When I decided to get certified I was so sure that it would all come naturally to me since working at a dive centre gave me the unique opportunity to be quite familiar with all the dive equipment. I pored over the textbook wanting to get every single question right and I read everything I could possibly find online to help me prepare for the task at hand. I was more excited than nervous in the end when the day of my first dive approached. But no amount of practice and experience really prepared me for what turned out to be a whole lot of uncertainty about whether I was doing things right. I know that most people recall their first dive fondly as a magical experience of transforming from a mere mortal into a mermaid but for me (an over thinker) it was mostly wondering about how many times I needed to equalize and thinking about whether I was descending properly. Although I had learnt everything I was supposed to know and I was briefed thoroughly and I had cleared all my doubts and questions regarding scuba diving with my instructor (plus i had done the skills twenty million times) I still felt like I was going to end up doing something stupid. And of course it was my first dive, so as per my fears I did end up doing so many stupid things. So here’s my take on being a newbie diver and maybe a few tips that could help if you, like me, find it easier to know exactly what to do and what not to do on your first dive.
Chew gum while on the way to the dive site – one of the things I found difficult was to equalize. Not that I had a cold or anything but I guess the whole thing was just quite unnatural for me at that point and chewing gum let’s you swallow frequently and equalize your ears before even descending. It makes it a little easier to equalize once in the water and of course remember the golden rule. Do not dive if you have a cold unless you’re particularly fond of pain in your ears.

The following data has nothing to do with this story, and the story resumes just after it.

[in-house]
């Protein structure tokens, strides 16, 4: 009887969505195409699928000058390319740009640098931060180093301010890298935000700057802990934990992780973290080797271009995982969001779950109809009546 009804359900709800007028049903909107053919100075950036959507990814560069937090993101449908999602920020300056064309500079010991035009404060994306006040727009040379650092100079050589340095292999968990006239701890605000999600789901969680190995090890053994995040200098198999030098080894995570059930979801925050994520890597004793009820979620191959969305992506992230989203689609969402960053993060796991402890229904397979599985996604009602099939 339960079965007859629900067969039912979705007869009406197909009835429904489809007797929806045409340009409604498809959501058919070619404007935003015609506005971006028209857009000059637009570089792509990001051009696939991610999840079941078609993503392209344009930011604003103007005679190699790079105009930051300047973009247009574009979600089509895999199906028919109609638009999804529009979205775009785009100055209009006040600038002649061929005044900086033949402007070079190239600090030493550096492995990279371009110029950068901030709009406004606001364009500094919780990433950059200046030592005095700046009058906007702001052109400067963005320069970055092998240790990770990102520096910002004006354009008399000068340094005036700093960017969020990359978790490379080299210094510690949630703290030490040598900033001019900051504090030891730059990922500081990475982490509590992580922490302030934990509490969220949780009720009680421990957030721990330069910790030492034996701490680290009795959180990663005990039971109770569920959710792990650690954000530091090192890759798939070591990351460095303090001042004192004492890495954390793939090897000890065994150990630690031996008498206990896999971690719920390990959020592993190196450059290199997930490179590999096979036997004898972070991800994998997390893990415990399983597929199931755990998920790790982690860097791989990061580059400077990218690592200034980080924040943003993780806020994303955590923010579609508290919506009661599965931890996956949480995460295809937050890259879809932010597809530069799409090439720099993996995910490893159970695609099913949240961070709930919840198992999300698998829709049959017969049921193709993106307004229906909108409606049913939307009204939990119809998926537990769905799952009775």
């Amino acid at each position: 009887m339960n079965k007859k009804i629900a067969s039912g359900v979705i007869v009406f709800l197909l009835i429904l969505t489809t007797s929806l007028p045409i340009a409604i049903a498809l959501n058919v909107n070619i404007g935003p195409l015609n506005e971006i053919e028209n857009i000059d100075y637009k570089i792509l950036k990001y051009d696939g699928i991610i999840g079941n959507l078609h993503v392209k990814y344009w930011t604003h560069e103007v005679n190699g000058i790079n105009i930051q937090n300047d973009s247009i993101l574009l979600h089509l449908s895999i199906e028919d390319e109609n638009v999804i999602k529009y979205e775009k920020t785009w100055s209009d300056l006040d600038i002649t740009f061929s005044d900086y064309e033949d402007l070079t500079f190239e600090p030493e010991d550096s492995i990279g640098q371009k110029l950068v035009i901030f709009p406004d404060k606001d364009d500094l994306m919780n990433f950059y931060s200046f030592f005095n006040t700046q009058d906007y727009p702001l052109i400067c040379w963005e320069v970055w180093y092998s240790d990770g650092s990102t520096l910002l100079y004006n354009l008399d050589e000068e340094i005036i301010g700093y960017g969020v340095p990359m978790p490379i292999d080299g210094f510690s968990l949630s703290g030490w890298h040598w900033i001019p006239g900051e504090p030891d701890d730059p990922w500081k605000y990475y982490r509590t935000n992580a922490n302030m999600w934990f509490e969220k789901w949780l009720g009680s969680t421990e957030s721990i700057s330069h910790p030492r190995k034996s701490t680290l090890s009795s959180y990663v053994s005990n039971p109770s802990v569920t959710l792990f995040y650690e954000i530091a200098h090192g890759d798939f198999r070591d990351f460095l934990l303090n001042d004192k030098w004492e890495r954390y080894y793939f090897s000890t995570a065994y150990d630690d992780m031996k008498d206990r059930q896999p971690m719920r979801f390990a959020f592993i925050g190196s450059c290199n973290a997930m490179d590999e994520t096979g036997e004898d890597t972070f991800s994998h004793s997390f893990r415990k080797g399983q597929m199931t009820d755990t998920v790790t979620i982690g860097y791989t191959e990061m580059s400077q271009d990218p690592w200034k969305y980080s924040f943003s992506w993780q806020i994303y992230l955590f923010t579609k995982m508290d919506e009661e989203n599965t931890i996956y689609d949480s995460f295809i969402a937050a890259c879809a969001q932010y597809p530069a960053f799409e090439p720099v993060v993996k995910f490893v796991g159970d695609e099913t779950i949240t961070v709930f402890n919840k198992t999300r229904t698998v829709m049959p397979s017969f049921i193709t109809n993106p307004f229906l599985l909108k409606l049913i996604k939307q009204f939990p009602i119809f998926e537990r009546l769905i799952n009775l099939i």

PADI Open Water course teaches you the Valsalva method of equ8alizing, which is probably the easiest – but it’s not the only way. Learning about a couple of techniques at least took away the fear that if I did have difficulty equalizing with the Valsalva method I would still be able to equalize using another method. All these procedures help you open your Eustachian tubes, but a certain method might just be easier for you over another. Here is a list of useful methods recommended by DAN: goo.gl/B13wQF
Don’t kick your feet as you descend – as OBVIOUS as this seems my natural instinct, the minute I hit the water, was to kick my feet (cause how else do you move in water right) but I guess this one doesn’t even need an explanation. If you kick while descending you’ll just end up being left behind at the surface so just keep still and concentrate on deflating your BCD, breathing calmly and equalizing your ears and you’ll be all right. Just make sure that as you start to go down you need to slowly exhale or you would most likely struggle to descend.
Conserving air underwater – I wanted to try so hard to not be the reason we had to cut the dive short and therefore read a few articles on how to maintain a steady breathing pattern underwater. Although there’s no hard and fast rule (especially since each person is different and uses different amounts of air) I found a useful article (goo.gl/YJa2iC) which suggested inhaling for 4 seconds, pausing for 2 (not stopping) and exhaling for four seconds. This method worked quite well since I still had a good 150 bars at the end of the dive. This isn’t going to be useful for everyone but for people who at least want to know a proper rate of breathing it really helps to be able to count a good pace. You wouldn’t need to be conscious of just how many seconds you’re spending on inhaling and exhaling every single time but once you get into a steady rhythm your body kind of adjusts to a relaxed breathing pattern.